Kit-Built or SLSA?One last point: If your interest is limited to kit-built or fully-built Special LSA, you can adjust Tableau Public to show only those types by clicking in the "Cert Group" blue box (image). By default the lists show numbers for both types; click or tap to see only the ones you want. Note that this is somewhat different than "Certification," which offers more detailed ways to narrow the field solely to aircraft types that interest you. The effort Steve and I have made together (well, mostly him; I primarily gave feedback or specific knowledge of aircraft) attempts to give pilots, businessmen, and government more data about the sector of aviation we enjoy most. Any comments about how we can make this even more useful will receive careful attention.
At the recently concluded Sebring Sport Aviation Expo, I heard from a number of pilots and vendors about this website publishing fresh market share data. This clearly has value to anyone in the business but it also brings rewards for pilots trying carefully to choose a new aircraft. Having roamed widely around the Internet to check multiple references, I can confidently state that this information is available from no other source. Even though our information comes from FAA’s registration database, as our earlier articles about this renewed effort explained (here and here), the computer records needed some serious massaging to properly interpret a large number of make and model variations. Even a recently retired FAA official told me his former office has already begun using our Tableau Public presentation because the data is more user-friendly. Yet again, I am motivated to give Steve Beste an enormous “Thank you!” for his dedicated effort to take FAA’s data, make complete sense of it (no small task), and to then work with the folks at Tableau to make this information available to you.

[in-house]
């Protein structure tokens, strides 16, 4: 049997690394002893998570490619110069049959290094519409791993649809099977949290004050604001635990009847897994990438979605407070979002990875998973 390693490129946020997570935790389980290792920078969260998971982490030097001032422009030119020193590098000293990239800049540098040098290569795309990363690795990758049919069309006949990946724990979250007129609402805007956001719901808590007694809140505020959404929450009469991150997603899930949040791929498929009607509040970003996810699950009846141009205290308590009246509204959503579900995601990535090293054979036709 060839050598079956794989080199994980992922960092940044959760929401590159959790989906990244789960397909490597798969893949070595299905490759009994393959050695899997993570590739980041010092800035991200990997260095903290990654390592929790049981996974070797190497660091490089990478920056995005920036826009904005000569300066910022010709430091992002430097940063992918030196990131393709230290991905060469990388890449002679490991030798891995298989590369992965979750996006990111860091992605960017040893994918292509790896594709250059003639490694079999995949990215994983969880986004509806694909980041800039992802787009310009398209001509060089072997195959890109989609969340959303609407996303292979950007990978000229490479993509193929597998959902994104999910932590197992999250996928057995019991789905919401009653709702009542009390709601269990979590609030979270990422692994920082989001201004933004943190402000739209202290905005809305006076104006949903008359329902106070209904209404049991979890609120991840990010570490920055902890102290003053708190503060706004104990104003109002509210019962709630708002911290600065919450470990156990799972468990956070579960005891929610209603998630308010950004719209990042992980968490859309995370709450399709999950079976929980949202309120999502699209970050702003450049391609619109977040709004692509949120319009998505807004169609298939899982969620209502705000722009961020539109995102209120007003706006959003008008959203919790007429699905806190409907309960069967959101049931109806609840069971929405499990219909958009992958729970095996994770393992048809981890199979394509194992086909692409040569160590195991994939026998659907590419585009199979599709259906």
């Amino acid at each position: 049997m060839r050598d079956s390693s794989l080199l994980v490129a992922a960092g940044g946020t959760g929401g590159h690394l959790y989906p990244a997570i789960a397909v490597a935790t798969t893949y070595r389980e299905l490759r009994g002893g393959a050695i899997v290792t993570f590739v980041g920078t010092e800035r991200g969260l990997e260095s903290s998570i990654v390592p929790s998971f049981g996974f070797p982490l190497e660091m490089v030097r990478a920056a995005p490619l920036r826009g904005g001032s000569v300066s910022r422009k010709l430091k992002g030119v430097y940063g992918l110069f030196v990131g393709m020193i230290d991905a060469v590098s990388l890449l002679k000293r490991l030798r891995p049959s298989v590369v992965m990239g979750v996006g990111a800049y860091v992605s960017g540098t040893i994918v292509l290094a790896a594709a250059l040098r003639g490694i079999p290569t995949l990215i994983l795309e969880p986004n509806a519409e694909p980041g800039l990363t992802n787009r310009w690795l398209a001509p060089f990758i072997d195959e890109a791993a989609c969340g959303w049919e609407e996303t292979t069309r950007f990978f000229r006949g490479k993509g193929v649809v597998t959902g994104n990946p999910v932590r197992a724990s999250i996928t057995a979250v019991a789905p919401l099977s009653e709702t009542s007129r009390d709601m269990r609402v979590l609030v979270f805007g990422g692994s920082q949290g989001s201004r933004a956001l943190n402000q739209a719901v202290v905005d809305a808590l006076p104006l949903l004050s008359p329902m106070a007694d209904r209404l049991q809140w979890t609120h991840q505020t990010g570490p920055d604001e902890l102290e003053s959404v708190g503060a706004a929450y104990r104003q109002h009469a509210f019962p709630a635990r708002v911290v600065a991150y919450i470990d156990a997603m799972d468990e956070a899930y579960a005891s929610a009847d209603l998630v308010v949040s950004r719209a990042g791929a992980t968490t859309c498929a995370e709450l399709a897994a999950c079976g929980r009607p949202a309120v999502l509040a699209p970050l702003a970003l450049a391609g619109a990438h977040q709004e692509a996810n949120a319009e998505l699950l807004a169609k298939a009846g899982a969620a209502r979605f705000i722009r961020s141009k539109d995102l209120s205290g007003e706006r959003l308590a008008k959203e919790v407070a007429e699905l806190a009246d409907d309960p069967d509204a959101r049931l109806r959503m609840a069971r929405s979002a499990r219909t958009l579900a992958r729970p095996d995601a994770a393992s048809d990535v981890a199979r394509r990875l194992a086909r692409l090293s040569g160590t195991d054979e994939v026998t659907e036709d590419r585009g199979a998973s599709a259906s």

Aircraft Insurance is one of those things pilots need. You want to protect yourself, your aircraft investment, and anyone who may be affected by the operation of your aircraft. The professionals at Aviation Insurance Resources or AIR can certainly help you. In this video Dan Johnson talks to Gregg Ellsworth of AIR about insurance for Light-Sport Aircraft. As the first vendor ever to sign up for exhibit space at the Midwest LSA Expo that we love so much, Gregg has made it his mission to know about, not just insurance, but the aircraft that people want to insure. Hear from him in this video.
You own an airplane — or you are considering buying one. With very few exceptions, you will want insurance for it. Can you get it? If yes, what will it cost? Will you get a good deal or not? Will the party offering to sell you insurance know anything about your Light-Sport Aircraft or Sport Pilot kit aircraft? If the company is Aviation Insurance Resources, or simply “AIR,” and if the agent is an affable fellow named Gregg Ellsworth, you are I luck. As this video shows, Gregg know insurance (you’d expect that; he’s selling the product) but he also knows your aircraft. Plus, as he is a pilot, too, he shares your enthusiasm for recreational aircraft. Watch and learn more.